Give your feet ample rest. If you feel that your feet might be moist or overheated, it might be wise to make some alterations to your Hiking Rhythm and take a longer rest where you take off your boots and socks. If you do so, you might want to change socks and dry the ones you had on. Having two pairs of socks used alternately is always a good idea to prevent Blisters.

When you are starting out, take it easy with your mileage. Keep your pack as light as possible to avoid putting any additional stress on your feet.

If you decide to cool your feet in a stream or pool then make sure to dry them off well before you put on your socks and boots.

When conditions allow it, take off your boots and socks and walk with hiking sandals.

Early Treatment of Itchy Foot Blisters

Blisters develop over a period of time and often you can already feel one coming up. Early detection and treatment is the key to preventing full grown Blisters. If you feel a sore place on your foot or irritation, do the following:

Once you feel any rubbing in your shoe you have to stop immediately. Don't tough it out and keep going. Find what is causing the rubbing be it; pebble, seed, dirt or wrinkle in your sock. If the boot is too tight, you can try to stretch the boot a little by rubbing the inside of your boot with the rounded end of a Swiss army.

If you have a vulnerable trouble spot, put a piece of moleskin on it before you head out. You can also use crazy glue to add an extra layer of skin over a hot spot. This can sometimes be more comfortable than moleskin.

Healing Foot Blisters

If the Blisters are at the surface and filled with fluid, you should take a sterilized needle and pierce the skin blisters. Pierce from the side close to the base of the Blister and let all the liquid flow out. If the affected skin is still intact then do not remove it. Instead, cover the drained Blister with moleskin. If the affected area is ruptured then carefully cut it away and clean the underlying new skin with rubbing alcohol or an antiseptic. If you have the time, you should allow the new skin to harden in the open air. If you need to move on again, apply moleskin and use gauze to keep the moleskin from directly contacting the tender new skin. Once the new skin has hardened a bit, you can apply benzoin (2-Hydroxy-2-phenylacetophenone or 2-Hydroxy-1,2-Diphenylethanone or desyl alcohol or bitter almond oil camphor ) or rubbing alcohol to further toughen up the new skin. Keep the new skin clean and sterilize it to prevent infection.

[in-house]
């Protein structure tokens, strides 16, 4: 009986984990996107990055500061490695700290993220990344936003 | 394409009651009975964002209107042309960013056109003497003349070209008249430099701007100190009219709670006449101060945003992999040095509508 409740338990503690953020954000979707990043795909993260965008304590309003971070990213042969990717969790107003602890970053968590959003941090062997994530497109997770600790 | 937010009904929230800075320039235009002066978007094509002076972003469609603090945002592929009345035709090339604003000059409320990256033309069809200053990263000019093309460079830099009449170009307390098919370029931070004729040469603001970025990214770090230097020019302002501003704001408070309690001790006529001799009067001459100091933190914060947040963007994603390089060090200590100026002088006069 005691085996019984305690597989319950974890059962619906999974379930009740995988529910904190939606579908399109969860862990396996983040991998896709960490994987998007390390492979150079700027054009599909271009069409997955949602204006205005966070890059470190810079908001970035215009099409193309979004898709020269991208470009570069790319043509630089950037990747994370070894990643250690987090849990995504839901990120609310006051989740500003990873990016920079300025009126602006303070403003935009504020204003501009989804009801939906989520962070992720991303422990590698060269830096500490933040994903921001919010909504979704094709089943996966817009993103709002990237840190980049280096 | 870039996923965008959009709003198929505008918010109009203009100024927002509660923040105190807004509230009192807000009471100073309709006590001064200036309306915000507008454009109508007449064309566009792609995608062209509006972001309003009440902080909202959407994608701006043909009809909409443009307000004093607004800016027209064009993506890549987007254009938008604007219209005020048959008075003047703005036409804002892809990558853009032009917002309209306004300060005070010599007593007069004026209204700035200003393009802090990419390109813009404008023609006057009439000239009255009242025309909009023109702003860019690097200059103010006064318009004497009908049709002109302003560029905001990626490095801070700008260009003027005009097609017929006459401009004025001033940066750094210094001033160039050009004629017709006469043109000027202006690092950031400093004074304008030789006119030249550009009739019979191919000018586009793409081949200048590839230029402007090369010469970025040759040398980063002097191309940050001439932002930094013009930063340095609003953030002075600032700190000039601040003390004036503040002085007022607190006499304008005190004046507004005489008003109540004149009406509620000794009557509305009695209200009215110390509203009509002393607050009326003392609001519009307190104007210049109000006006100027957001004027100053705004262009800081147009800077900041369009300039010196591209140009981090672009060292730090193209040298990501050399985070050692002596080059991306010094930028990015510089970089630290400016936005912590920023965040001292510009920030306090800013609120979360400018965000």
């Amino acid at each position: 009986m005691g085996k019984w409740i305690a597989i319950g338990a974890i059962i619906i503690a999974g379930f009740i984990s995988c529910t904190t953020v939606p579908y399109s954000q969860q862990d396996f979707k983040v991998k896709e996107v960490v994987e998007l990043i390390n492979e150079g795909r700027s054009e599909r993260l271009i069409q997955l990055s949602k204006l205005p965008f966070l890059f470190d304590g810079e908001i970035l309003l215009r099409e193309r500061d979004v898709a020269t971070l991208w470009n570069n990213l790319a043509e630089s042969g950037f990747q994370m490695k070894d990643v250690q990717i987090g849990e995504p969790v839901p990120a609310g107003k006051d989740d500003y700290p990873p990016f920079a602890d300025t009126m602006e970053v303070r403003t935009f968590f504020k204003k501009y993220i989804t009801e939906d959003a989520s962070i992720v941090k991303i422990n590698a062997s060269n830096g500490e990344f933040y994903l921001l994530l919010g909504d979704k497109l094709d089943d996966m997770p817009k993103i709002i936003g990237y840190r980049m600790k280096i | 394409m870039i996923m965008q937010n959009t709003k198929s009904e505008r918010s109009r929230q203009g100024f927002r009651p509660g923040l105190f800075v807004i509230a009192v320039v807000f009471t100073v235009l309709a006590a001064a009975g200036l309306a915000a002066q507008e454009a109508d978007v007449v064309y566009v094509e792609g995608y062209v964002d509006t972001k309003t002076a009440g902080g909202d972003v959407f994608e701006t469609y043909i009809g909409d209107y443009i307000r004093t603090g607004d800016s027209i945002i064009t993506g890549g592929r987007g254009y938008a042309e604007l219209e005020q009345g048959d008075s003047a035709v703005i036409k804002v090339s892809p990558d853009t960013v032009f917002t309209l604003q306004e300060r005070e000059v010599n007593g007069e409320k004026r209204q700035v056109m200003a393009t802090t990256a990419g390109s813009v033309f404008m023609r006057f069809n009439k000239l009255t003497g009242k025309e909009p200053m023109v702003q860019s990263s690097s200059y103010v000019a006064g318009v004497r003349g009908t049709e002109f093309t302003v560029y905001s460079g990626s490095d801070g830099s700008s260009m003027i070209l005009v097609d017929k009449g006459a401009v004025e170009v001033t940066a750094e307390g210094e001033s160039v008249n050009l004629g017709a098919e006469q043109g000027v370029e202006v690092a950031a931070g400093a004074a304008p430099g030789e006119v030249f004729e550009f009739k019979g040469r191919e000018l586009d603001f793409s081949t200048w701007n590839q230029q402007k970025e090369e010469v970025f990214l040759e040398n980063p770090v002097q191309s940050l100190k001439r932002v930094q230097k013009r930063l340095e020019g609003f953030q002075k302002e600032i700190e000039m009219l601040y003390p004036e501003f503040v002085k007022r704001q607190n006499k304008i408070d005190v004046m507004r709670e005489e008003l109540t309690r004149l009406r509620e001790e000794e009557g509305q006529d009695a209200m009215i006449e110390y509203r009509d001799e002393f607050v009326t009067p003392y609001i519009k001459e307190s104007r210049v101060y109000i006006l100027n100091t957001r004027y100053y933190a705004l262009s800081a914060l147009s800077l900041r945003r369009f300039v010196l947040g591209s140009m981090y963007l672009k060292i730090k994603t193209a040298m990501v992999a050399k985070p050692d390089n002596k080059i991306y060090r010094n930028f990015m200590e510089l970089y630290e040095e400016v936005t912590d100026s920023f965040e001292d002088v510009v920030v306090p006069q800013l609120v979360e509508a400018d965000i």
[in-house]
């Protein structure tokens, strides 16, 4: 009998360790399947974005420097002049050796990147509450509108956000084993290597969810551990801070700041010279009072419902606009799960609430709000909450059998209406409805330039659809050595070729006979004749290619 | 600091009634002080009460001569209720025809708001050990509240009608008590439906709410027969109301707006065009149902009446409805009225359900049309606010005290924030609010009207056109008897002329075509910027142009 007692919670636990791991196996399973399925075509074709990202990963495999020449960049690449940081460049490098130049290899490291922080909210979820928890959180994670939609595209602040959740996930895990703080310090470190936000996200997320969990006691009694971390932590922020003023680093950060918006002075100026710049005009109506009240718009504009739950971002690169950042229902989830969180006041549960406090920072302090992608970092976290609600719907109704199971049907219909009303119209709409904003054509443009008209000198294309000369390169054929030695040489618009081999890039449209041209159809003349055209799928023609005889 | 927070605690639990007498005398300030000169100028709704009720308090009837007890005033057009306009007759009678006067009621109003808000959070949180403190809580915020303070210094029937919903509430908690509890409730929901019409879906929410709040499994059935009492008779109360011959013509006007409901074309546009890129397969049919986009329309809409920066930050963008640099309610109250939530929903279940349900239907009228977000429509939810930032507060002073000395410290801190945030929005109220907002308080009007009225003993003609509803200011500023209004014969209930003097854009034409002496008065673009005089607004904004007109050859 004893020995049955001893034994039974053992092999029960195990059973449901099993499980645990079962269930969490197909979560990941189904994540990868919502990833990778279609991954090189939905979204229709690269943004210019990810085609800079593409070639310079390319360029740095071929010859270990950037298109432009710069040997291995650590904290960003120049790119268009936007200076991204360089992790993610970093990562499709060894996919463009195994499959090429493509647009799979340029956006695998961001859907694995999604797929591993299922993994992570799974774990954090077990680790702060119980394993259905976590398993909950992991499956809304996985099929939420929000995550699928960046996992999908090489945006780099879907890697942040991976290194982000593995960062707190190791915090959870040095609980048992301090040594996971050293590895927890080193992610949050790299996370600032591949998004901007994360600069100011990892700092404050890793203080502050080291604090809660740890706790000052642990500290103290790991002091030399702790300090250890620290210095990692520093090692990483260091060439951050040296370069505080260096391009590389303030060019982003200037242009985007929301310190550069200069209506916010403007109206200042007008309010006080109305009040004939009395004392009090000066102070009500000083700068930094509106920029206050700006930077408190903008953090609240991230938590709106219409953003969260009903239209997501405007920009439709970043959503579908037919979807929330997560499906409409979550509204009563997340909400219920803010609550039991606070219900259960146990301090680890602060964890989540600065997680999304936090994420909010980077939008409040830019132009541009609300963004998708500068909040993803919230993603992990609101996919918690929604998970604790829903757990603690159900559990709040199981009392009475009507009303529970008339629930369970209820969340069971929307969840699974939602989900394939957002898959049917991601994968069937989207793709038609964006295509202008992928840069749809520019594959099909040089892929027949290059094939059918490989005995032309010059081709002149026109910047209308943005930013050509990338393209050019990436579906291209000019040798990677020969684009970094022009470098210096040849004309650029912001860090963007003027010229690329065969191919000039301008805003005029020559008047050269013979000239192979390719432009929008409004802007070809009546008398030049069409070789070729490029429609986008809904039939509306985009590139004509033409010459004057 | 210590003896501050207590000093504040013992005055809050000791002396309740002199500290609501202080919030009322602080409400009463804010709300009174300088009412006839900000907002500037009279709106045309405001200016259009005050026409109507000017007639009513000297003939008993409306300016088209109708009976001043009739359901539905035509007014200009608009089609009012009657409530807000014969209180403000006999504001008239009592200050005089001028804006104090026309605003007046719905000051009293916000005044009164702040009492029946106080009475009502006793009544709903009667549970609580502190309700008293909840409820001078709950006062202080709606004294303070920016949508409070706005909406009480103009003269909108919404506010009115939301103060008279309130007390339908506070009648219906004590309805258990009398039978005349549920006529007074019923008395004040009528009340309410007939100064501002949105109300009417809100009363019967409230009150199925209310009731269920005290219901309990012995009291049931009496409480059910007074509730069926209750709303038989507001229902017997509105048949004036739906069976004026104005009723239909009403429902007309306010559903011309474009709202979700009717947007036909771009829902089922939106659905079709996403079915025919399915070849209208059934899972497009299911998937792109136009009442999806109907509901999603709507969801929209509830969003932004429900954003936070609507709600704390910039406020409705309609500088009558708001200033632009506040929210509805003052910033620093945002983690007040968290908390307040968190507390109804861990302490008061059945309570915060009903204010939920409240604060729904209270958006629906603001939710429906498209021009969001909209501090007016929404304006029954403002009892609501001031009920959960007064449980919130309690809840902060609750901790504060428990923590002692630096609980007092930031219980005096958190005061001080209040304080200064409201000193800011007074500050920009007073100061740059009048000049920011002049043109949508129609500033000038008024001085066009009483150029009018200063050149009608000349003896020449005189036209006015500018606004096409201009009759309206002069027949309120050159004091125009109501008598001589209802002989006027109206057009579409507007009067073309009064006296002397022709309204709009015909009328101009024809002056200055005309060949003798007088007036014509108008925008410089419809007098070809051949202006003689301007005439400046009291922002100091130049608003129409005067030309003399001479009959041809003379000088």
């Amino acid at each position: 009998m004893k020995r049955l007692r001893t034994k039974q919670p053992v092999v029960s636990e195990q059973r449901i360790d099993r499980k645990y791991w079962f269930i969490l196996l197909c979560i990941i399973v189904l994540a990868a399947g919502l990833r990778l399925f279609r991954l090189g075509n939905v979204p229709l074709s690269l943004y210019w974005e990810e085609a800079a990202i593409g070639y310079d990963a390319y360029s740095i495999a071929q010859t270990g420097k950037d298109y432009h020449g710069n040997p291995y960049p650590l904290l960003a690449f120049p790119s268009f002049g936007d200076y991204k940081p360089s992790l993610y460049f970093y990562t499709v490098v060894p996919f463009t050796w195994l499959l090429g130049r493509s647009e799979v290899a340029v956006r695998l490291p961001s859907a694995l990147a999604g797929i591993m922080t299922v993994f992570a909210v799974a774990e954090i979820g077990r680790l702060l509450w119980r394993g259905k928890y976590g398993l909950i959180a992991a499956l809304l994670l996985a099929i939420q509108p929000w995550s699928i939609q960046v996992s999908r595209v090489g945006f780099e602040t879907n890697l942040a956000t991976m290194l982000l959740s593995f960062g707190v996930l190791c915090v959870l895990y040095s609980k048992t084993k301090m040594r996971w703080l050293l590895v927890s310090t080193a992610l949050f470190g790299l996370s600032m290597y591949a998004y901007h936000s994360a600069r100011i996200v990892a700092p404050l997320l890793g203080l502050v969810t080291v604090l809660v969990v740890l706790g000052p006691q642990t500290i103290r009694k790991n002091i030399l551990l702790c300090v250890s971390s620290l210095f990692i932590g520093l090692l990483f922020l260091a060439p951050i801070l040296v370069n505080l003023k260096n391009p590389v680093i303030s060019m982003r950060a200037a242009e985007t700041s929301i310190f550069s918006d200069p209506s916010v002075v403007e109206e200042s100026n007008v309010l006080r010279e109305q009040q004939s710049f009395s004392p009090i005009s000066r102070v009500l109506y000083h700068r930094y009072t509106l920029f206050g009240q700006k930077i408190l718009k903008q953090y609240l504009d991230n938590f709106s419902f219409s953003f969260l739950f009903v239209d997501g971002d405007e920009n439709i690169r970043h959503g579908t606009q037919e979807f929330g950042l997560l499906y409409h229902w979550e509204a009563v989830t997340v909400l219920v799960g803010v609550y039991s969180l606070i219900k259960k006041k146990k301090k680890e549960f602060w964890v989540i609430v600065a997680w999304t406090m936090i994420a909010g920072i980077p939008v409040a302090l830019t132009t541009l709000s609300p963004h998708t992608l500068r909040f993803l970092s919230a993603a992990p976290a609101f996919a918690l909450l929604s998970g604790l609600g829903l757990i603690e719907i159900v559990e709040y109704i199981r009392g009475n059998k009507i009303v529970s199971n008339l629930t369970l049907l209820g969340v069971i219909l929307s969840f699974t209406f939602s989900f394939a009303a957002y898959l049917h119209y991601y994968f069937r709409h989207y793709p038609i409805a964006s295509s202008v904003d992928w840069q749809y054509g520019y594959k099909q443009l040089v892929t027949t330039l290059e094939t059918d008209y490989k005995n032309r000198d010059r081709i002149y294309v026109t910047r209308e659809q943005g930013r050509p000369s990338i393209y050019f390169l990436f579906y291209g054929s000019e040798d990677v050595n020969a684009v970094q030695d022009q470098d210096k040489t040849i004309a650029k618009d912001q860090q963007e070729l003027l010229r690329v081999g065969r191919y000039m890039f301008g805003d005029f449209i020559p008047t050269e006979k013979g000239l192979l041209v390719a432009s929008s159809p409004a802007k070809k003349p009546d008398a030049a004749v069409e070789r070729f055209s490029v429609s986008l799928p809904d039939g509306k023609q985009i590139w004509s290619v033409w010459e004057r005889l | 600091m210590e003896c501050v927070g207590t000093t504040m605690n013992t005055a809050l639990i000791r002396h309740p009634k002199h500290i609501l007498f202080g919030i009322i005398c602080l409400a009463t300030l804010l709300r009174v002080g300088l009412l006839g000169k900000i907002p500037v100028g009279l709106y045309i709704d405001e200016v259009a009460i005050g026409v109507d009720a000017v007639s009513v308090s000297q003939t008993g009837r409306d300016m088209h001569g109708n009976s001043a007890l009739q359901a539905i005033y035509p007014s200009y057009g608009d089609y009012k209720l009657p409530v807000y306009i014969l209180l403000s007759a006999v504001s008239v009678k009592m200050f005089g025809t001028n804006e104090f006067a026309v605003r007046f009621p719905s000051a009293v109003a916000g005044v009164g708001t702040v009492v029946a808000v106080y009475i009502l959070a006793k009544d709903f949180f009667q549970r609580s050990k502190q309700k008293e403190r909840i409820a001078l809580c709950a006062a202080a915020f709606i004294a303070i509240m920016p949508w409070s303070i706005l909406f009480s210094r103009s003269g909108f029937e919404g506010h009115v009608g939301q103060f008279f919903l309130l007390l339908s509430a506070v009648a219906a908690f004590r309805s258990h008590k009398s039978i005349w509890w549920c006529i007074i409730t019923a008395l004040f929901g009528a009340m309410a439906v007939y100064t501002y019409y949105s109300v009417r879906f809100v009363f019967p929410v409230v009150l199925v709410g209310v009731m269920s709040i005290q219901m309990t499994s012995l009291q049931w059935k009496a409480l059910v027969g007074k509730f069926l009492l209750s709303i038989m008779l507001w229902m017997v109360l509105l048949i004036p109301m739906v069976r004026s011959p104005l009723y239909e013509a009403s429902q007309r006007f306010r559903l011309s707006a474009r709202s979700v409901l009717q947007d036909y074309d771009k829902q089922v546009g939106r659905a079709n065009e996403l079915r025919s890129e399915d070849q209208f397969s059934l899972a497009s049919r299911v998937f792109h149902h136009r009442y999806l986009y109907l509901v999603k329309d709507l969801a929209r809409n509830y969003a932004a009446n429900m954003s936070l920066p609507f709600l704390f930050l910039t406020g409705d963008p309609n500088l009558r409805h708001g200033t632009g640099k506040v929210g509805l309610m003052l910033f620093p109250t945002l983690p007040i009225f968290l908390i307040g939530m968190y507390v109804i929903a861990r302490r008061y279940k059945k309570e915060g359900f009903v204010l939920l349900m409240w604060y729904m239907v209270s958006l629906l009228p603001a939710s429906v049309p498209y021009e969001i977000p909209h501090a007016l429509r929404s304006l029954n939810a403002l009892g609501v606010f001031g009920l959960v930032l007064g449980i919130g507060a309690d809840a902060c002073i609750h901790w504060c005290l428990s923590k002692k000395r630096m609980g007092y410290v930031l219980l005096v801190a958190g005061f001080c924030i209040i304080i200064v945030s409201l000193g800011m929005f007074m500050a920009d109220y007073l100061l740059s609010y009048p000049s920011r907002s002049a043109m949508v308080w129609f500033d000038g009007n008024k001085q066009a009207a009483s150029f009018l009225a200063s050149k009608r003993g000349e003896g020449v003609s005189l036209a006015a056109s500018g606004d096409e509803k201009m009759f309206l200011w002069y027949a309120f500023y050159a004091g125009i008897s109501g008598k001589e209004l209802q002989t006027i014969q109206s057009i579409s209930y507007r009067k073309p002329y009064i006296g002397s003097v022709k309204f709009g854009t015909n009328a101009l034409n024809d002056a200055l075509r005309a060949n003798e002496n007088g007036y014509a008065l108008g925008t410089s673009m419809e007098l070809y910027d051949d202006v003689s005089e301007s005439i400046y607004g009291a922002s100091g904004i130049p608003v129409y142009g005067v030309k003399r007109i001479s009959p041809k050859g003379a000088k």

If the Blisters on Foot are buried deep in your skin and does not hold a lot of liquid then do not try to puncture them. Instead, just cover them with moleskin.

If you feel some rubbing on the trail, put a piece of moleskin over the hot spot. If the blister has already started forming, use a burn dressing called Second Skin; after all, blisters are nothing more than friction burns. Make sure your feet are dry before applying moleskin or adhesive tape. Covering the hotspot will greatly reduce the rubbing that your boot causes on the hot spot.

These are the basic things you need to know about Blisters. It is essential that you have adequate First Aid knowledge and training if you are engaged in Outdoor Activities such as Hiking.